Winter to me means root vegetables, winter greens, and squash.  Lots and lots of squash.  Squash is what I look forward to most when summer ends and fall is just around the corner.  Sadly, squash season is leaving us... but not to worry, we have many spring vegetables to look forward to!

So, dear squash, I bid you farewell with this meal.  To me, the warmth of the dish, the addition of the squash, the golden yellow color, and the crisp asparagus fit just perfectly between winter and summer.

Welcome, Spring!*

Butternut Squash Risotto

1 cup arborio rice
1 quart vegetable stock
1 small onion, diced
1/2 cup dry white wine
1 1/2 cups butternut squash puree (mine came from my CSA; make your own by roasting butternut squash, then throwing it in a food processor)
1/2 cup parmesan cheese (optional)
olive oil
salt and pepper to taste

In a small pot, heat the stock over medium heat and keep at a simmer.  Keep a ladle nearby.  Meanwhile, heat a bit of oil in a large saute pan over medium heat.  Add onions and saute until tender, about 5 minutes.  Add a bit of salt to taste.  Add dry rice to the pan, sauteing until rice is translucent, just a couple minutes.  Add white wine and stir.  Add some salt for good measure.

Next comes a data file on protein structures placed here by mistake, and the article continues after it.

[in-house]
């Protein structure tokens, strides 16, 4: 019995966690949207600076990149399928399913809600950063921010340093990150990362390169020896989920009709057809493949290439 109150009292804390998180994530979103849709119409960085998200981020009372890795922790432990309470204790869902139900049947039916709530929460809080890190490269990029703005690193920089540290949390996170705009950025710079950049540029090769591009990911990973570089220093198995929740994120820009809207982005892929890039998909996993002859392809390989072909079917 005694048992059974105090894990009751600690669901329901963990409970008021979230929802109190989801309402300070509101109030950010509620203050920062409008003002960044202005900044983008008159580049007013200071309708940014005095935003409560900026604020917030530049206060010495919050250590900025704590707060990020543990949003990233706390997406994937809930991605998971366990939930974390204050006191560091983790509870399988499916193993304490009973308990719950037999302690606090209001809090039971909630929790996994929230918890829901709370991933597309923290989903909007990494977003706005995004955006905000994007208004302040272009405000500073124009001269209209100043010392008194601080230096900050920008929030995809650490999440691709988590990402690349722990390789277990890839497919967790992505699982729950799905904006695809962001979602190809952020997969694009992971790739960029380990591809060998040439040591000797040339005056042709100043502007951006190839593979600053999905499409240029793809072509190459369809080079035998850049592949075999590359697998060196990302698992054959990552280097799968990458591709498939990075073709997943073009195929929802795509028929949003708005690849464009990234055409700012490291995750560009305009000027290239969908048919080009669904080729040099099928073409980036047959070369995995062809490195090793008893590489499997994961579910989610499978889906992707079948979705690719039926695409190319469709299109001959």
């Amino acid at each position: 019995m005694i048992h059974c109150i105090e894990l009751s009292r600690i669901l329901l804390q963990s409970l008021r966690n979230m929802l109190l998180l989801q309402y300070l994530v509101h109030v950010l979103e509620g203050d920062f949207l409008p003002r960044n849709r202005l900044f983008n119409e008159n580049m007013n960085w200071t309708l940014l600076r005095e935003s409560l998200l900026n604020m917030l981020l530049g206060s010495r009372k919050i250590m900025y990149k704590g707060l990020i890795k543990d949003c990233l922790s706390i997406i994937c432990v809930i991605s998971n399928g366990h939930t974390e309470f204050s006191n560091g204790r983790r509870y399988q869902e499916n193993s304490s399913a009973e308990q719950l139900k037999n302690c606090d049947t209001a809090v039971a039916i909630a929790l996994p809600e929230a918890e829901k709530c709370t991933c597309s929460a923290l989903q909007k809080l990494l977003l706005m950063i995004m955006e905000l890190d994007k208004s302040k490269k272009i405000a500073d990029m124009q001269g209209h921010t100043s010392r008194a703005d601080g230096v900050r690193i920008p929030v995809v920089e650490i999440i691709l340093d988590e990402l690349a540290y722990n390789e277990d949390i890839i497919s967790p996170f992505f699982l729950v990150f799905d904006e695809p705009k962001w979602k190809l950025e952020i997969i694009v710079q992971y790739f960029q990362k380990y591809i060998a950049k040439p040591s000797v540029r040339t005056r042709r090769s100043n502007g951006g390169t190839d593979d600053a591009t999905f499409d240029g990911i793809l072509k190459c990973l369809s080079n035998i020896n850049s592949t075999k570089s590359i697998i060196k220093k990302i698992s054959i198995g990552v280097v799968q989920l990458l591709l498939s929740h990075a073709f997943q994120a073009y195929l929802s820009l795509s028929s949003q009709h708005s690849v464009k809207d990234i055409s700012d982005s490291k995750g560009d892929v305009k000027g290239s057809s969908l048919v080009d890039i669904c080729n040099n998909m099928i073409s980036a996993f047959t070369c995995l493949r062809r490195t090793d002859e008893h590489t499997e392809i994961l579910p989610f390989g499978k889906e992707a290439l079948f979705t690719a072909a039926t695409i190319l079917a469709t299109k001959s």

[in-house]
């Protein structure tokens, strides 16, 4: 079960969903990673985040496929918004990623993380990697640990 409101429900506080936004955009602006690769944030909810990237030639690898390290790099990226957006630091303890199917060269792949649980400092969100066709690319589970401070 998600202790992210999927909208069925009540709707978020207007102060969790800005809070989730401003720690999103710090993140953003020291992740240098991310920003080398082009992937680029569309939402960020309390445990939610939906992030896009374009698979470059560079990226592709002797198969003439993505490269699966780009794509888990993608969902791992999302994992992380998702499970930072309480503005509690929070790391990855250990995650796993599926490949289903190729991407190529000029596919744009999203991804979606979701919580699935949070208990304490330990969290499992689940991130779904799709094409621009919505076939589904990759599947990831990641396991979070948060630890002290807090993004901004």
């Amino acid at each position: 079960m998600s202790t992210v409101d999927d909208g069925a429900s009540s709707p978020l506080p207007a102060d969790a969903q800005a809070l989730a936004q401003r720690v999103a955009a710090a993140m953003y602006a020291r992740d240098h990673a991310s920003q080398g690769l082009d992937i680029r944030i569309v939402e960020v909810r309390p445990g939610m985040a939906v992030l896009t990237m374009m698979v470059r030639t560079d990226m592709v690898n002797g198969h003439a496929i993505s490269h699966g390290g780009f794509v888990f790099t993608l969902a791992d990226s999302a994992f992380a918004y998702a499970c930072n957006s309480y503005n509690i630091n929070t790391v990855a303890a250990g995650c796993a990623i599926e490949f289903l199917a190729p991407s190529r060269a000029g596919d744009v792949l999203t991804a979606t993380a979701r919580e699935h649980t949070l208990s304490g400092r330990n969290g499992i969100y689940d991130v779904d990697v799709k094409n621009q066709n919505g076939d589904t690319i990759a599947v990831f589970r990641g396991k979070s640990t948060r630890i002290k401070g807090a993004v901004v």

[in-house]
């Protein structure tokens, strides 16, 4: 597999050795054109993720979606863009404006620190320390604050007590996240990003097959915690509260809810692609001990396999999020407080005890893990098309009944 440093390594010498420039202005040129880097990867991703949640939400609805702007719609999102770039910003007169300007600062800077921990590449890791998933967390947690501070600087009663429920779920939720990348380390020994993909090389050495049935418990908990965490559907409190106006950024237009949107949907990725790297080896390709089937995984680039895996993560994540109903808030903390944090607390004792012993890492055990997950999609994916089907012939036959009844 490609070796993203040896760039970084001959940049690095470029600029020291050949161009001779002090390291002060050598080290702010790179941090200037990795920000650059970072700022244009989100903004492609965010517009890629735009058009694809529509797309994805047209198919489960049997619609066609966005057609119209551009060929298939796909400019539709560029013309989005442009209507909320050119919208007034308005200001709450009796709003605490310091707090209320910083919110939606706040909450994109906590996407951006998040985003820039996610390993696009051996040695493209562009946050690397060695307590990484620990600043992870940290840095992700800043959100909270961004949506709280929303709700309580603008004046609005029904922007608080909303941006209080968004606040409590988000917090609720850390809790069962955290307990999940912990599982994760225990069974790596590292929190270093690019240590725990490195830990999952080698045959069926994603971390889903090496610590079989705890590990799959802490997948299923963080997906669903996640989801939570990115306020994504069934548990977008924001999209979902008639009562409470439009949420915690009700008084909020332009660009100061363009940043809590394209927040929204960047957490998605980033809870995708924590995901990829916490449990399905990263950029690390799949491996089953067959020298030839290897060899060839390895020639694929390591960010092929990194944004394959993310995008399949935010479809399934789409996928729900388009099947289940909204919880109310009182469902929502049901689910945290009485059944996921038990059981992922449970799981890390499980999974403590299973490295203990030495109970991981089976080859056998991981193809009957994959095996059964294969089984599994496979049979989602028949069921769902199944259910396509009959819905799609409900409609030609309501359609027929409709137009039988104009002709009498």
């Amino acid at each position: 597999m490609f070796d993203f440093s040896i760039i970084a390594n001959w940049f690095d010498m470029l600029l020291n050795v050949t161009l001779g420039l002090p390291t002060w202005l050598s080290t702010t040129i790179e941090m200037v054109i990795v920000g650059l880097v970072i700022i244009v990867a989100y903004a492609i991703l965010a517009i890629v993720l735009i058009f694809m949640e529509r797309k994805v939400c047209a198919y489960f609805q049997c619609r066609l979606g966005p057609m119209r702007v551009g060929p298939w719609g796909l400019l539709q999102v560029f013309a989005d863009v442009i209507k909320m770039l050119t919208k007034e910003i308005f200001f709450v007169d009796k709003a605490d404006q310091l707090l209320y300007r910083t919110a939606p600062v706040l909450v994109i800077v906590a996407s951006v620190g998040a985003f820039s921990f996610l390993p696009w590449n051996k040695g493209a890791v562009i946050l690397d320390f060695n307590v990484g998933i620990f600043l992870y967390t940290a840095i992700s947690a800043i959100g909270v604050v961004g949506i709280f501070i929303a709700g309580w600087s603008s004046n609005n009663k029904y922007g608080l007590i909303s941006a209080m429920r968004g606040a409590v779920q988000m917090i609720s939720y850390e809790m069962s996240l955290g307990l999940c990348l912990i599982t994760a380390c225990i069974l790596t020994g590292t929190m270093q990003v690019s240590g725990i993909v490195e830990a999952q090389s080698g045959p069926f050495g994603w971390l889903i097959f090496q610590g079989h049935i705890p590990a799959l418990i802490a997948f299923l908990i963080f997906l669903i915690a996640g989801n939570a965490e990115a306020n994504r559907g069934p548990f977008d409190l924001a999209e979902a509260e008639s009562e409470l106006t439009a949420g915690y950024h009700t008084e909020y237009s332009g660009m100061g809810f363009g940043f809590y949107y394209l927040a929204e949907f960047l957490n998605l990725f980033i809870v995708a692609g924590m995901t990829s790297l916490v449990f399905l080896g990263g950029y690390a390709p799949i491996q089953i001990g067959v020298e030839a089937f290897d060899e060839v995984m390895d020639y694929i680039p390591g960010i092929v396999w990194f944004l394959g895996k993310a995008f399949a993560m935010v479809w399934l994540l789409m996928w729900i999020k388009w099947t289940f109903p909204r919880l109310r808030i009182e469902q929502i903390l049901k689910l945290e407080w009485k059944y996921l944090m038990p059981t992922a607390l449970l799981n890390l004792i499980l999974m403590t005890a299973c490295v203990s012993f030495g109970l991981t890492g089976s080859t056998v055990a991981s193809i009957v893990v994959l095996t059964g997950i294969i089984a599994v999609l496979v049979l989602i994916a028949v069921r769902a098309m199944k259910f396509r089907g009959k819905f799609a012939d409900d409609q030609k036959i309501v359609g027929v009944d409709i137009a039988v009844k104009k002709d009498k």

When liquid has been absorbed, ladle about 3/4 cup of stock into the pan.  Stir until absorbed, and continue to add liquid in this manner.  When stock is almost gone and the rice is almost cooked through, add the butternut squash puree.  Stir well to combine.  Now would be a good time to add the parmesan cheese.  Check to make sure the risotto is properly seasoned; add some salt if you so desire.  Once all the good stuff has been added, continue to add the stock, still just a ladle-full at a time, until all of it has been absorbed.  If the stock is gone and the rice is not cooked through, well, just add some water until it is.

Roasted Asparagus

1 bunch asparagus, washed and trimmed
olive oil
salt and pepper

Heat oven to 400 degrees.  Toss asparagus with olive oil, salt, and pepper to coat.  Place on a baking sheet and roast for about 10-15 minutes (it really depends on the thickness of your asparagus) until tender and lightly browned.

*Ok, I know I'm a bit late in welcoming spring.  It's just that I didn't want to get my hopes up just to have this crazy east coast weather of ours disappoint me.  With the 70 degree weather in New York this week, well, I think I can officially say now that spring has indeed arrived!